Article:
Wuthering Heights is about the struggle of the protagonist Catherine ‘Cathy’ Earnshaw when choosing between her suitors, Edgar Linton and Heathcliff. The narrators in Wuthering Heights are Nelly Dean and Mr Lockwood. As Nelly is known for exaggerating the events she recalls, she is an example of the picaro type of unreliable narrator. Mr Lockwood uses the information Nelly provides him to form his own judgements on the events in his own writing. Because he receives his information from the unreliable narrator, Nelly, his own narration is unintentionally unreliable because it is not based on objective truth. Mr Lockwood could, therefore, be considered an example of the naif type of unreliable narrator.

How to create your own Unreliable Narrator

When creating an unreliable narrator, you must first decide on what characteristics your narrator has that makes them unreliable.

If your narrator is unreliable due to telling lies or untruths, you have to be able to construct their lies in a way that is plausible. It should not be easy to see through your narrator's lies and making your narrator intelligent or giving them a backstory that explains why they are unable to confront the truth helps keep the deception believable.

If you want your narrator to be unreliable due to mental instability like psychopathy in the case of Alex in A Clockwork Orange, for example, you should research typical characteristics of a psychopath and weave them into your narrator’s words and actions.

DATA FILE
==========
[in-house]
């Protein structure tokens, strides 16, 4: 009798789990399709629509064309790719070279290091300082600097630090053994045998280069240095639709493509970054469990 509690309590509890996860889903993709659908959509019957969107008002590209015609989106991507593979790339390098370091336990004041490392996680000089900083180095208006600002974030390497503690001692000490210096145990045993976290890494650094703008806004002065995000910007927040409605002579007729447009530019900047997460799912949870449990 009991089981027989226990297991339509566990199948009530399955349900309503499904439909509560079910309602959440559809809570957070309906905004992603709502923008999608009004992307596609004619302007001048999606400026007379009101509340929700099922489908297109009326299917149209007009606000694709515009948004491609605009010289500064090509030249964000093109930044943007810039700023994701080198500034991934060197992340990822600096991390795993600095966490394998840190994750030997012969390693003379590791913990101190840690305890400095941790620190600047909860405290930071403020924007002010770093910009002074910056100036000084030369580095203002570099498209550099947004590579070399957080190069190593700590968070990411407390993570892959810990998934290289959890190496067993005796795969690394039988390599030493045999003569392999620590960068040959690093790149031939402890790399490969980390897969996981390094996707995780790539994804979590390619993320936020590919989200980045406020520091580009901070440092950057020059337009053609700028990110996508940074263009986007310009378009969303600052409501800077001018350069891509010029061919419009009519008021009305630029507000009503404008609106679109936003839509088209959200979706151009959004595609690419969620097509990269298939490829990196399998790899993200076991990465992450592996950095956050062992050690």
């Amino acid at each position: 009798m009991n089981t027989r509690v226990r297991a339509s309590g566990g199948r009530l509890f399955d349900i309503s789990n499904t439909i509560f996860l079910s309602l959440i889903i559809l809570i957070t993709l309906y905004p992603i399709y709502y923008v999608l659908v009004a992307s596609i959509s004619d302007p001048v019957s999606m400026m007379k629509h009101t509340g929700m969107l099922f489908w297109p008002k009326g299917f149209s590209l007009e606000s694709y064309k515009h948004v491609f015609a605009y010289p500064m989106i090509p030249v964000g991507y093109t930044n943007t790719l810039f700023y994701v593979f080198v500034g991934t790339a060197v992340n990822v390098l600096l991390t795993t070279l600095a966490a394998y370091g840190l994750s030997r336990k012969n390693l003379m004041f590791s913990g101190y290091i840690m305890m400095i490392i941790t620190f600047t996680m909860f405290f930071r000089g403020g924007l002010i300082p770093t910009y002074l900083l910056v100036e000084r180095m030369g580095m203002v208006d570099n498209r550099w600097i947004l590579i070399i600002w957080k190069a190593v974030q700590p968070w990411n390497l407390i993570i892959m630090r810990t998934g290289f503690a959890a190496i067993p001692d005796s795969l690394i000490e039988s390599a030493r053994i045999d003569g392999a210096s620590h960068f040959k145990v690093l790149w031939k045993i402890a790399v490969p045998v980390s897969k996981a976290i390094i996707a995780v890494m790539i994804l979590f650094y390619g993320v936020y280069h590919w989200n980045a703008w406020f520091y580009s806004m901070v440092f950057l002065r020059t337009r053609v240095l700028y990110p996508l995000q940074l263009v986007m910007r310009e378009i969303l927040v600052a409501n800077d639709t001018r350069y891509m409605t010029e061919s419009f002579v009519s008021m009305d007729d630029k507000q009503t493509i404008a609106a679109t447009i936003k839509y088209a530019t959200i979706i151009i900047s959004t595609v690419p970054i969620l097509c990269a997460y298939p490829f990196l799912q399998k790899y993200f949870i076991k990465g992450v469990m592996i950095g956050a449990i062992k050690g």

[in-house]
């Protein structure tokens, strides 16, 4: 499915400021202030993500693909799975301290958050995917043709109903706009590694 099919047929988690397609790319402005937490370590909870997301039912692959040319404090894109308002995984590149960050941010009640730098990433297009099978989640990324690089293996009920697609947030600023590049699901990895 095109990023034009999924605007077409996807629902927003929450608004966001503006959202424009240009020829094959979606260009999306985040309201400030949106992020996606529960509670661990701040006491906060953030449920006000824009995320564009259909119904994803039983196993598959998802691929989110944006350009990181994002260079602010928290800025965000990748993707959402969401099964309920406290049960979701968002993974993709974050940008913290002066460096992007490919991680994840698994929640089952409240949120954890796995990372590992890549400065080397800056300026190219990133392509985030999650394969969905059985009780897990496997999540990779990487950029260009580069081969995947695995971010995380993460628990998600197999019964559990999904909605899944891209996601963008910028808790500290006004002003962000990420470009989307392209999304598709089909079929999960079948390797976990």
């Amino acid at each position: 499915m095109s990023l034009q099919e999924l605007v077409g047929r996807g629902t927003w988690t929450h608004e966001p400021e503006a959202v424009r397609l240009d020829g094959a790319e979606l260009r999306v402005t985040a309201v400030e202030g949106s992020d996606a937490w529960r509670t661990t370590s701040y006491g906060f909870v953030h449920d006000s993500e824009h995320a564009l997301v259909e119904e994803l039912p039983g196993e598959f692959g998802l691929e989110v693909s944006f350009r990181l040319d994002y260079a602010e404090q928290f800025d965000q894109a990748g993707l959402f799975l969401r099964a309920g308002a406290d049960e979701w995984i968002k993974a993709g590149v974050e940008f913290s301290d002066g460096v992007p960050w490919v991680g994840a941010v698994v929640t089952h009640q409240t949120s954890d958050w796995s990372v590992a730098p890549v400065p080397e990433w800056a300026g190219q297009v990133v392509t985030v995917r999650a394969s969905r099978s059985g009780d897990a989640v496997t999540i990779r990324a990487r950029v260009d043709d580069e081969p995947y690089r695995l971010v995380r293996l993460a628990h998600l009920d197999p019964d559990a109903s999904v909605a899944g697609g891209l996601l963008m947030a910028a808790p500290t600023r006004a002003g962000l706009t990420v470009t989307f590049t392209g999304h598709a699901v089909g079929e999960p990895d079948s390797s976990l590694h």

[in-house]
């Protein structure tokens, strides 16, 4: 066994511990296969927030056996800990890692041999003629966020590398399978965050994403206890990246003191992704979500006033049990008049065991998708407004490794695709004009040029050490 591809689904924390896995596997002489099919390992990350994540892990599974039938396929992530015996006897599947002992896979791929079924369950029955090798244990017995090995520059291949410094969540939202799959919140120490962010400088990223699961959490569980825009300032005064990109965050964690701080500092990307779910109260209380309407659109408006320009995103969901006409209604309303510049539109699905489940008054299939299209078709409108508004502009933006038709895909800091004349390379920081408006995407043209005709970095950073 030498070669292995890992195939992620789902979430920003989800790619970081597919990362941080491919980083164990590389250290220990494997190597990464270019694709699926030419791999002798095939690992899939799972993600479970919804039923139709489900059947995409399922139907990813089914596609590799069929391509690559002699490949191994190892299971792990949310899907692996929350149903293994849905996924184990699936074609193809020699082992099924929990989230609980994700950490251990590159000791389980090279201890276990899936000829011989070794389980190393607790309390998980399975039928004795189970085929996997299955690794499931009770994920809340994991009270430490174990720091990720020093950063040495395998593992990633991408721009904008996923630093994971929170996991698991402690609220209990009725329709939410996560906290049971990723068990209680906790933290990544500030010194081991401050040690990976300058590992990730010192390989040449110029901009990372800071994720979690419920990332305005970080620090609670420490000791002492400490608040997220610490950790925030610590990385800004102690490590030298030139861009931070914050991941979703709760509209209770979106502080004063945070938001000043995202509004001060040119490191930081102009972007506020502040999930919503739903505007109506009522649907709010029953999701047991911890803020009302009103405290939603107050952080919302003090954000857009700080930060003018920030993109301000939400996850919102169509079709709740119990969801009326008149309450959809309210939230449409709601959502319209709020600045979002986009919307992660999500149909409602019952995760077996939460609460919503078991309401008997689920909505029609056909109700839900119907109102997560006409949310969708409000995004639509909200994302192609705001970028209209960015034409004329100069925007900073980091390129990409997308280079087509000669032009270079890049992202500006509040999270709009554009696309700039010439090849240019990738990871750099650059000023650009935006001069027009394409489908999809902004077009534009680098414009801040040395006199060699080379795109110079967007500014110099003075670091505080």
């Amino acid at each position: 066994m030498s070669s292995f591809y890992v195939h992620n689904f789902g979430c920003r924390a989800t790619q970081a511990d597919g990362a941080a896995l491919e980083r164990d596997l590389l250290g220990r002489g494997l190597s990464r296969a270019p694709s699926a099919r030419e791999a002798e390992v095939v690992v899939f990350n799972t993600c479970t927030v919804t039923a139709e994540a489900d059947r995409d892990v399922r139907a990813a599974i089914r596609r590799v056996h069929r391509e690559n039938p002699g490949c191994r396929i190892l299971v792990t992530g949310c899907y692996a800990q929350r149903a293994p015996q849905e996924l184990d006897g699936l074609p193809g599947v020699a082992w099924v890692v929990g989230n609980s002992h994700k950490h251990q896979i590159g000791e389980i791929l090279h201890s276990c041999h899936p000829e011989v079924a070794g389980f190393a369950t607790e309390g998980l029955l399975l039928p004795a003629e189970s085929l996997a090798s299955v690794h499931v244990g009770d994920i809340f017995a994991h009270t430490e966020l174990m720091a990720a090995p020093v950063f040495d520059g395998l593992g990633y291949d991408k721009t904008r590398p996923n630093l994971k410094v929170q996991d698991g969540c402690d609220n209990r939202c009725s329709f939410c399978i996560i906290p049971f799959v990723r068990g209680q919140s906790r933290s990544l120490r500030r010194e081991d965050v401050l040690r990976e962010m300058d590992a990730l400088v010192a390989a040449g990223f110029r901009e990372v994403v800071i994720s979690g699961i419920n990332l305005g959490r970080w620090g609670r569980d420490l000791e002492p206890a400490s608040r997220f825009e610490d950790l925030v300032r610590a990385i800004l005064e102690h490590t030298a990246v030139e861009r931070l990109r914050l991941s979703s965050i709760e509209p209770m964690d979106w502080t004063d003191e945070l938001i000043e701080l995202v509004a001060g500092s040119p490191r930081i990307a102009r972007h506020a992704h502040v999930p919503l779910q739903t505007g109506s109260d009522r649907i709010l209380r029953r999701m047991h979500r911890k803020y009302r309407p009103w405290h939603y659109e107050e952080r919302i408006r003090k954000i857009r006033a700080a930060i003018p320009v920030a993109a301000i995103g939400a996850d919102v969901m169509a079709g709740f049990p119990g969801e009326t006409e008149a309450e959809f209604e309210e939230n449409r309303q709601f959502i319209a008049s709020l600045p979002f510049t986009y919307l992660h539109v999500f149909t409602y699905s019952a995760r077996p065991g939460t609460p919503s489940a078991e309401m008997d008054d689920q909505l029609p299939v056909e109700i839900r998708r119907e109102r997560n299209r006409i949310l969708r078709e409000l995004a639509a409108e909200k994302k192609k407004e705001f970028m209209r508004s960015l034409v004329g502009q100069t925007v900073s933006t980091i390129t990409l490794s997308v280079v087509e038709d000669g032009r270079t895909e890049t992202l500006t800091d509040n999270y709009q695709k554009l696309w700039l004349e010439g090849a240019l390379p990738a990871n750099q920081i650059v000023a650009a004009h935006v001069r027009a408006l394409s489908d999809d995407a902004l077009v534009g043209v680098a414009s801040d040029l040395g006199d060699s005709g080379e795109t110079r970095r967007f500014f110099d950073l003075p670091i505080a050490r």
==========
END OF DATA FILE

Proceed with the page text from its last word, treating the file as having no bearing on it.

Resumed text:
If your narrator is unreliable due to their tendency to exaggerate, make the exaggerations interesting. Your narrator’s exaggerations should show the attitude they take when they view the world. For example, in Don Quixote, the protagonist and narrator Don Quixote's exaggerations show his redeeming qualities of chivalry and kindness as he still helps those in need.

If your unreliable narrator is naive, this could be demonstrated by contrasting their perspective with those of other characters. The naive unreliable narrator is 'innocent' in all or some respects. This does not necessarily mean that they never do 'bad' things, but that they have gaps in their knowledge or understanding.